I want to change my treating team

I want to change my treating team

Some of your concerns about mental health treatment can relate to your treating team. It is important to know that you have rights about how you want to be treated and to request a change to treating team.

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Who is my treating team?

Many people call the following mental health staff the “treating team”:

  • psychiatrists
  • nurses
  • social workers
  • occupational therapists
  • psychologists
  • peer workers.

Why would I want to change my treating team?

Many people have supportive relationships with their treating team. However, some people consider making changes because of:

  • gender – you may prefer or feel more comfortable with someone from a specific gender
  • communication and personality – you may have communication or personality issues with a staff member that you have not been able to resolve
  • therapeutic relationship – you may have had negative experiences with a staff member, and may have a better therapeutic relationship with another staff member
  • clinical opinion – you may disagree with a staff member’s “clinical opinion”, or decisions they have made about your treatment
  • your rights – you may decide that a staff member is not respecting your rights and that this will not change.

Do I have the right to change my treating team?

The law states that you have the right to make or participate in decisions about your treatment, as well as have your views and preferences considered. Your individual needs, such as your culture, language, communication, age, disability, religion as well as sexuality, should be respected and responded to.

The law makes specific mention that Aboriginal and Torres Strait Islander people should have their distinct identity and culture respected and responded to.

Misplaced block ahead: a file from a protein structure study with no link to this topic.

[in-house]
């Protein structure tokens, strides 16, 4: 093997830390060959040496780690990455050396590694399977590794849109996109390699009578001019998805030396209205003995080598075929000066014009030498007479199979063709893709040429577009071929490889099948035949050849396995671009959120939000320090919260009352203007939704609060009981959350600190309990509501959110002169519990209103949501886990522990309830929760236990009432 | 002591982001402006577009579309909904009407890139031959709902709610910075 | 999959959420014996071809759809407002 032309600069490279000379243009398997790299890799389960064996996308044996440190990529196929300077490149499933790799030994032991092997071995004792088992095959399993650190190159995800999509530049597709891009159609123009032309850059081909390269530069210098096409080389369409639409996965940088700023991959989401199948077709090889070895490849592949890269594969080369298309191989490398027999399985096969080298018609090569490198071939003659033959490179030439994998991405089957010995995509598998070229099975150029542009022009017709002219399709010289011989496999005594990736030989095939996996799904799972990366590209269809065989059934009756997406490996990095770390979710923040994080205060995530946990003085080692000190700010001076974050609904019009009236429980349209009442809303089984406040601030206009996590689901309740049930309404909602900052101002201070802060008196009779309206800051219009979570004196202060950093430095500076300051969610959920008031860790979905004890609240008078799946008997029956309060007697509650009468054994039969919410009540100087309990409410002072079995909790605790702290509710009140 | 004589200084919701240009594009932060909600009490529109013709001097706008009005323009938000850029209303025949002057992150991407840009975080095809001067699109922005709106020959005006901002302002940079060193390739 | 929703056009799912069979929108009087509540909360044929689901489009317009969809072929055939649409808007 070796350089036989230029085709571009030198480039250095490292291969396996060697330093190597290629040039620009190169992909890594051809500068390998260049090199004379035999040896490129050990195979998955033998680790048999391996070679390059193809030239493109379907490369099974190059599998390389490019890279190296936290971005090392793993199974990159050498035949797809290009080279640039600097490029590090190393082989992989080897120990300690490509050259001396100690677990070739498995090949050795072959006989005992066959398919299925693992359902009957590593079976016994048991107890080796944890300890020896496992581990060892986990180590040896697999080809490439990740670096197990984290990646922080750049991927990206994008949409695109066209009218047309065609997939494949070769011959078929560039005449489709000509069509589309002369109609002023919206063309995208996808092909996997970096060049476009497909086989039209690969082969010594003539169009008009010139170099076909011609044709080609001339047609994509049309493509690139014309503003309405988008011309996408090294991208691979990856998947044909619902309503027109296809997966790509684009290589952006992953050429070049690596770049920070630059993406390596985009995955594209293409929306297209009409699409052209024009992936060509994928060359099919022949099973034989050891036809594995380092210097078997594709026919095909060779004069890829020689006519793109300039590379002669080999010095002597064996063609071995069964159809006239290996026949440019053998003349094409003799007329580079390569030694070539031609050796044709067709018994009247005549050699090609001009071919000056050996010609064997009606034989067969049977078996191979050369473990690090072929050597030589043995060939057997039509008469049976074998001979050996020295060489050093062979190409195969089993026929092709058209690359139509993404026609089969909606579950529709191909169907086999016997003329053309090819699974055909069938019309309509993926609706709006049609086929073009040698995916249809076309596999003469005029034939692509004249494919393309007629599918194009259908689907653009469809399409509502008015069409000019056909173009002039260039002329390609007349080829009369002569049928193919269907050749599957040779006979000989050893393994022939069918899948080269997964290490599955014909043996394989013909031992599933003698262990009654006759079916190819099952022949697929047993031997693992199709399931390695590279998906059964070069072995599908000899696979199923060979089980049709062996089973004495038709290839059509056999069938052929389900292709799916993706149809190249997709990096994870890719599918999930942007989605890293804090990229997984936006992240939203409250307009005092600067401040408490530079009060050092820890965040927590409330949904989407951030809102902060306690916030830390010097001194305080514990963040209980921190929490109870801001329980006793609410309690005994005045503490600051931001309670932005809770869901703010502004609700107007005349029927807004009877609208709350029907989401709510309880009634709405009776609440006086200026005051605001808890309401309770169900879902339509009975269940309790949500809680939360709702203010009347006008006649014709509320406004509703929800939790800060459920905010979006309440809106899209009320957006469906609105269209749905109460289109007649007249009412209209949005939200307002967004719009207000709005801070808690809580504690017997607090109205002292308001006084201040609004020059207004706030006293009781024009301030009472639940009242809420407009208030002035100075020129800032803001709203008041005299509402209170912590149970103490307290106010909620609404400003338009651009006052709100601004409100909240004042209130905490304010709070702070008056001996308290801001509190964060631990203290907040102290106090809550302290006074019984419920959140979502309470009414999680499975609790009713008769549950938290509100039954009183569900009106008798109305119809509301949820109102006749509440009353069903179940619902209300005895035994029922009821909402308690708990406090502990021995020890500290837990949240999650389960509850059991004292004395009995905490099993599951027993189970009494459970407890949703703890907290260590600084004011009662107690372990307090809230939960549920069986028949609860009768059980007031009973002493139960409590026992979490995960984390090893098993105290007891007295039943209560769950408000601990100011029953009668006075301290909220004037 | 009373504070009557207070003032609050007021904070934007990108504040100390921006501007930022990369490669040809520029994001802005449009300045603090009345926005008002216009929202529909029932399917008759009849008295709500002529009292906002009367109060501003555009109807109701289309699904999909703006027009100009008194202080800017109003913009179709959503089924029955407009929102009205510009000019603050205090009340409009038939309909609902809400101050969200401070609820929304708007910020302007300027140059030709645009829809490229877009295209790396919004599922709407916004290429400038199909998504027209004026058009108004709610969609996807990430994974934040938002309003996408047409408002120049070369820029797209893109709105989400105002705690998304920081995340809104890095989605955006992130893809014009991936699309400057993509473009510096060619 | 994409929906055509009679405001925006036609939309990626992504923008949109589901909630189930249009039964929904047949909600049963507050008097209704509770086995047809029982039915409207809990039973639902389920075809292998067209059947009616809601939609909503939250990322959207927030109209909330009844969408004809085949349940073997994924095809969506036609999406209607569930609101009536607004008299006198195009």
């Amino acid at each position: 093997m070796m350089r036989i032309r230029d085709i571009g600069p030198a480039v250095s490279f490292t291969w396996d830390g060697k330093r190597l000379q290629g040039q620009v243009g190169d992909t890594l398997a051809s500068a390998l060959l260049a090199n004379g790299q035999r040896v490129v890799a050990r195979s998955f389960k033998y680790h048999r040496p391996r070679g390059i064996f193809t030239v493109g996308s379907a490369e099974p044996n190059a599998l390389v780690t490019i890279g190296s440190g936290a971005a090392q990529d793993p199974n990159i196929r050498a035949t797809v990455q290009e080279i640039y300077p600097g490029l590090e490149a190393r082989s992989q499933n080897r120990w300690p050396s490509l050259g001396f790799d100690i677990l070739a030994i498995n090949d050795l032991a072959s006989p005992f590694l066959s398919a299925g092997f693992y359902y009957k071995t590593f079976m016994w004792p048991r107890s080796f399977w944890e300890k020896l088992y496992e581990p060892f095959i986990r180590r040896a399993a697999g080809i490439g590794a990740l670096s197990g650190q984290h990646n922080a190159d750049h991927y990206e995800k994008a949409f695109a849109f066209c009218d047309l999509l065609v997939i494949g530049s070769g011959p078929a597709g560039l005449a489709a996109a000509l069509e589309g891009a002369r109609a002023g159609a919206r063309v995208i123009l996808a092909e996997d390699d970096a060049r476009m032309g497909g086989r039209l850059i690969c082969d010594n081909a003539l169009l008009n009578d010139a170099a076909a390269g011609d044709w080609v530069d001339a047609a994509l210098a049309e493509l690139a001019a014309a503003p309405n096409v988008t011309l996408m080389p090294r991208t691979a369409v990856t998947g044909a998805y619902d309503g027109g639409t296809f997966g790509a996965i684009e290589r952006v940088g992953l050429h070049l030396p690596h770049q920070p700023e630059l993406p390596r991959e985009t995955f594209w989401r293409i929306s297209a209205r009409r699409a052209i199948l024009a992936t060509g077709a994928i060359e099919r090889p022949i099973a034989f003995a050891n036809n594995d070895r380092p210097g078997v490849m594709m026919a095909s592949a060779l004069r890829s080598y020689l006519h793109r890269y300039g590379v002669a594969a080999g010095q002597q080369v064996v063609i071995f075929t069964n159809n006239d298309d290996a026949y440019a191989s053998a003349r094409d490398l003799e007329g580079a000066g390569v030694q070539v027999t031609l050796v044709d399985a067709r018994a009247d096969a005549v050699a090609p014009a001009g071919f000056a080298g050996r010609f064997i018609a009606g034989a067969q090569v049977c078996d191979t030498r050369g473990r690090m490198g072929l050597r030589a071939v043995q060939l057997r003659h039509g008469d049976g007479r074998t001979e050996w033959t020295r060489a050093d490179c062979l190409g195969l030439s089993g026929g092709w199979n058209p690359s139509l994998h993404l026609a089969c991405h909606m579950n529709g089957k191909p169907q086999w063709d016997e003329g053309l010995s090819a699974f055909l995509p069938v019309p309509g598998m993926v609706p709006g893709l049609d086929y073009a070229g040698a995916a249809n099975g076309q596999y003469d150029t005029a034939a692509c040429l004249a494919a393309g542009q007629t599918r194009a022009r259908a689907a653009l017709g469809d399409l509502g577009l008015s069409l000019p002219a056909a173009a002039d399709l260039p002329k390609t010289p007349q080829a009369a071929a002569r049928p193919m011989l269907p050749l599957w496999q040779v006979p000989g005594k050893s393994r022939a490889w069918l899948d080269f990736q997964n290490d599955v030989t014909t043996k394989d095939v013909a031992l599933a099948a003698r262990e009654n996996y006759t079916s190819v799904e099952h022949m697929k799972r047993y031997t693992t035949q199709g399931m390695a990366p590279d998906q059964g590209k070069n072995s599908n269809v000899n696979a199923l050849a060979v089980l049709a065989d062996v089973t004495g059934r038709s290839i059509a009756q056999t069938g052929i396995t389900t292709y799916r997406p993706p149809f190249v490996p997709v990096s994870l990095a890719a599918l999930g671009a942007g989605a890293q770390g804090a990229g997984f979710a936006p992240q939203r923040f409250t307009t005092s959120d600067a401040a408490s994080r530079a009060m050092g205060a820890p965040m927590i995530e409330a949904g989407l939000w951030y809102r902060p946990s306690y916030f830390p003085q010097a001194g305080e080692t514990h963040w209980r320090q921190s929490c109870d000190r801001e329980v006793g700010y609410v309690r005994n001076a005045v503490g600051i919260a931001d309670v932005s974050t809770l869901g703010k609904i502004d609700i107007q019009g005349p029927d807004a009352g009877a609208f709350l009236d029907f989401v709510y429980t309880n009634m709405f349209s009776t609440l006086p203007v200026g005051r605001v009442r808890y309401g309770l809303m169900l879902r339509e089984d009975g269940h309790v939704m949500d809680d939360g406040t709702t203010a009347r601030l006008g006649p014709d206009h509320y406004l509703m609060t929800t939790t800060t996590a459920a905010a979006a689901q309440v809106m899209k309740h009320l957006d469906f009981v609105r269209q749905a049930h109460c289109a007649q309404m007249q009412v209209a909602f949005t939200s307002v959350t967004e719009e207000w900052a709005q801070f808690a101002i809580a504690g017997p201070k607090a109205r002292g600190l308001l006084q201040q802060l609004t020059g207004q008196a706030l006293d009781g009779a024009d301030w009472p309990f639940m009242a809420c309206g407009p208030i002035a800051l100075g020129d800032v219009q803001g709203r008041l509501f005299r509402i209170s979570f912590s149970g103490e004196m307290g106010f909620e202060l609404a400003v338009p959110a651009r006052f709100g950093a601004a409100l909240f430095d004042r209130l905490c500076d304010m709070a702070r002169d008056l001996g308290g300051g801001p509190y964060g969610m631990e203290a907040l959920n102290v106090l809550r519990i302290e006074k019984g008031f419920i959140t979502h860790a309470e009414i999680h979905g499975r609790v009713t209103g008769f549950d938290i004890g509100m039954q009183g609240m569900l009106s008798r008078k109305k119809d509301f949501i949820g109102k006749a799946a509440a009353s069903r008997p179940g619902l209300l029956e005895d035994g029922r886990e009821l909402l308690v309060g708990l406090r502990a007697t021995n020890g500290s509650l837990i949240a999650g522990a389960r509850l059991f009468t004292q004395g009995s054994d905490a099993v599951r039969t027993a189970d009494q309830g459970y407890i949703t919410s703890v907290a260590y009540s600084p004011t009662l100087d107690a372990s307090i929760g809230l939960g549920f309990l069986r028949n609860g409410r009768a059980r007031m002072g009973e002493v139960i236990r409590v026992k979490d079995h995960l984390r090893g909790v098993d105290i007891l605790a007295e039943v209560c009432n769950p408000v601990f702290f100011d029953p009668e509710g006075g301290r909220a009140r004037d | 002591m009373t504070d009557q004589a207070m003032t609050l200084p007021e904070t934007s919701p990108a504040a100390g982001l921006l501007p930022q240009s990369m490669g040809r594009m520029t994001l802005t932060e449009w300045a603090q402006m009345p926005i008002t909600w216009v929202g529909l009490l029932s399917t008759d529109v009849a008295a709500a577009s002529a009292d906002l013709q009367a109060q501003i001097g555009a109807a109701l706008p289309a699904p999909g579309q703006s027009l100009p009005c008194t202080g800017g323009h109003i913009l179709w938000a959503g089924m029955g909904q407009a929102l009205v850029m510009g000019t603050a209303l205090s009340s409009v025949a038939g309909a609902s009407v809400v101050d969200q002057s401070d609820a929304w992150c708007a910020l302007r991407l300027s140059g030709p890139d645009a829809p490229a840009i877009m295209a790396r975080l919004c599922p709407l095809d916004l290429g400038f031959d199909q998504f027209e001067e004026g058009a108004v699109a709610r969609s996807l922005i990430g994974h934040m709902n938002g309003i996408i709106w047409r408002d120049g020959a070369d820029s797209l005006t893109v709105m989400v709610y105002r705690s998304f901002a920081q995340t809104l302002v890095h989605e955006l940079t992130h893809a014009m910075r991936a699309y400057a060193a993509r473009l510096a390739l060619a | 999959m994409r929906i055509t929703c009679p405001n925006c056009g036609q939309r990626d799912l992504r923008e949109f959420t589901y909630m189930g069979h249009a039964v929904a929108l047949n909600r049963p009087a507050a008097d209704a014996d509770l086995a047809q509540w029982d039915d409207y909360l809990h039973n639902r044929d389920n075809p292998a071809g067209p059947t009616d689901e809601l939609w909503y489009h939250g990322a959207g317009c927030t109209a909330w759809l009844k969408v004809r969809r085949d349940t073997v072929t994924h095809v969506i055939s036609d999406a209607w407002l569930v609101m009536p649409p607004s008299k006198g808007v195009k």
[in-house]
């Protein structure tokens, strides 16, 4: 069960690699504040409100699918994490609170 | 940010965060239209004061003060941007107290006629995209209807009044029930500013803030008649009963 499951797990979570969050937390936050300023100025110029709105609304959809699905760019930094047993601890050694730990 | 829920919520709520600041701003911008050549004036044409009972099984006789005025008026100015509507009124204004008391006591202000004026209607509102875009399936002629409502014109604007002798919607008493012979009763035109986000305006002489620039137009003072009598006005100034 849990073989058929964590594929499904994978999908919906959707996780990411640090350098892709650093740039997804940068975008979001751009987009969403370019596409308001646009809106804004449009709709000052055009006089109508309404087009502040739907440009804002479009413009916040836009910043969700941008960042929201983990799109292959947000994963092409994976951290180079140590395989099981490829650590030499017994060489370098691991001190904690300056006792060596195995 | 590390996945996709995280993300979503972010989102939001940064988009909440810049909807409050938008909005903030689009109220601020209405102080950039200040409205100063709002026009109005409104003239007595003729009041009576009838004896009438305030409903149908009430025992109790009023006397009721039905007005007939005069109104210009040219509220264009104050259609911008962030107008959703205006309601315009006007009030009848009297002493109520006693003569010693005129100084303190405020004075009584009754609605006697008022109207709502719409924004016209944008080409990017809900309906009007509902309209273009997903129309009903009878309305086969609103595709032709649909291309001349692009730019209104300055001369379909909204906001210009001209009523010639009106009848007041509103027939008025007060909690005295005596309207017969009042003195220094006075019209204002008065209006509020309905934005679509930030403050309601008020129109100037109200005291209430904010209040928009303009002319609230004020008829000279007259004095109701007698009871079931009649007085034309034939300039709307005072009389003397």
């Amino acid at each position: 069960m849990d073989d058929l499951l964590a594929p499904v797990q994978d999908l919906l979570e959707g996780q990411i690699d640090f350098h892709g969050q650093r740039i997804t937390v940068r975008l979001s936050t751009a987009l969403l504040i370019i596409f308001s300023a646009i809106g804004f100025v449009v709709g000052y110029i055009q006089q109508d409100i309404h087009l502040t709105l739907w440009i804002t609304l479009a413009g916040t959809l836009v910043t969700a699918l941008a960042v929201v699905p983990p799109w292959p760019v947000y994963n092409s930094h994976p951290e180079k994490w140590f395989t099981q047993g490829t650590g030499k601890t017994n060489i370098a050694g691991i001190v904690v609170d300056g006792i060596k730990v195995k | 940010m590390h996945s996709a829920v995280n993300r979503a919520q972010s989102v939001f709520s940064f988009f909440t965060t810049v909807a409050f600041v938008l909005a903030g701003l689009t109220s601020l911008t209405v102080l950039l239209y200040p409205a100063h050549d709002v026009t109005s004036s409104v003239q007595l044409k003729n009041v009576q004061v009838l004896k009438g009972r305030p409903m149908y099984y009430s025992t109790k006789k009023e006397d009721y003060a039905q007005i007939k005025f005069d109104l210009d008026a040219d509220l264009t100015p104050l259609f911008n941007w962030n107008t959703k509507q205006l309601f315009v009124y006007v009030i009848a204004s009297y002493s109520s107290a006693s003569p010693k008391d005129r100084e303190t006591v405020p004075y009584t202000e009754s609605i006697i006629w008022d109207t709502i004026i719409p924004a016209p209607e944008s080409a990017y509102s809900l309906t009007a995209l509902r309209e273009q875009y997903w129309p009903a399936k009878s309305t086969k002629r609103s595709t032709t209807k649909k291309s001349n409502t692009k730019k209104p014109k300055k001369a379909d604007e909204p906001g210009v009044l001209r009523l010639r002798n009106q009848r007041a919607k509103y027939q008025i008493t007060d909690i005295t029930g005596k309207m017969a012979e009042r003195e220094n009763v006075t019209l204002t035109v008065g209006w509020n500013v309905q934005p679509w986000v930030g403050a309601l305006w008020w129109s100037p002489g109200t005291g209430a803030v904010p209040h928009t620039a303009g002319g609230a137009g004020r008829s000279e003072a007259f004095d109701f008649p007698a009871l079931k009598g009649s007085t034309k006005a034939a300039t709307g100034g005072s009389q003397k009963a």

Therefore, you may request a change of staff for these reasons.

However, you should be aware that the service’s response may be influenced by the staff and resources available.

How do I change my treating team?

You can ask any staff member, or ask to speak to the manager of the service. Some tips for that conversation are:

  • make a plan – make sure you plan what you want to say, and what you want to ask. Write them down if that helps
  • know your rights – you may want to read more about your rights under the law. You can also ask a staff member for the service’s policy on changing your treating team.

What if they don’t change my treating team?

Sometimes your first try is not successful. If that happens, you can:

  • ask for a review – ask for a review of the decision about changing the staff member
  • talk to the staff member – if you do not have the choice to change the staff member, you may want to meet with them to discuss your concerns and expectations again. You may bring a support person to help you with this meeting
  • get a second opinion – the Second Psychiatric Opinion Service (phone 1300 503 426) offers a free independent review of whether you should be under the law or whether your treatment needs to change. You may find a private psychiatrist to assist by contacting the Your Health in Mind website (phone 9640 0646)
  • make a complaint – you can make a written or oral complaint to the mental health service or to the Mental Health Complaints Commissioner (phone 1800 246 054). See I want to make a complaint about my mental health service for more information.

Download this fact sheet

Download our I want to change my treating team (pdf, 138.44 KB) fact sheet.

Get help from IMHA

If you are on a compulsory treatment order, our advocates can support you to have your say about your assessment, treatment and recovery. Learn how to get help from IMHA.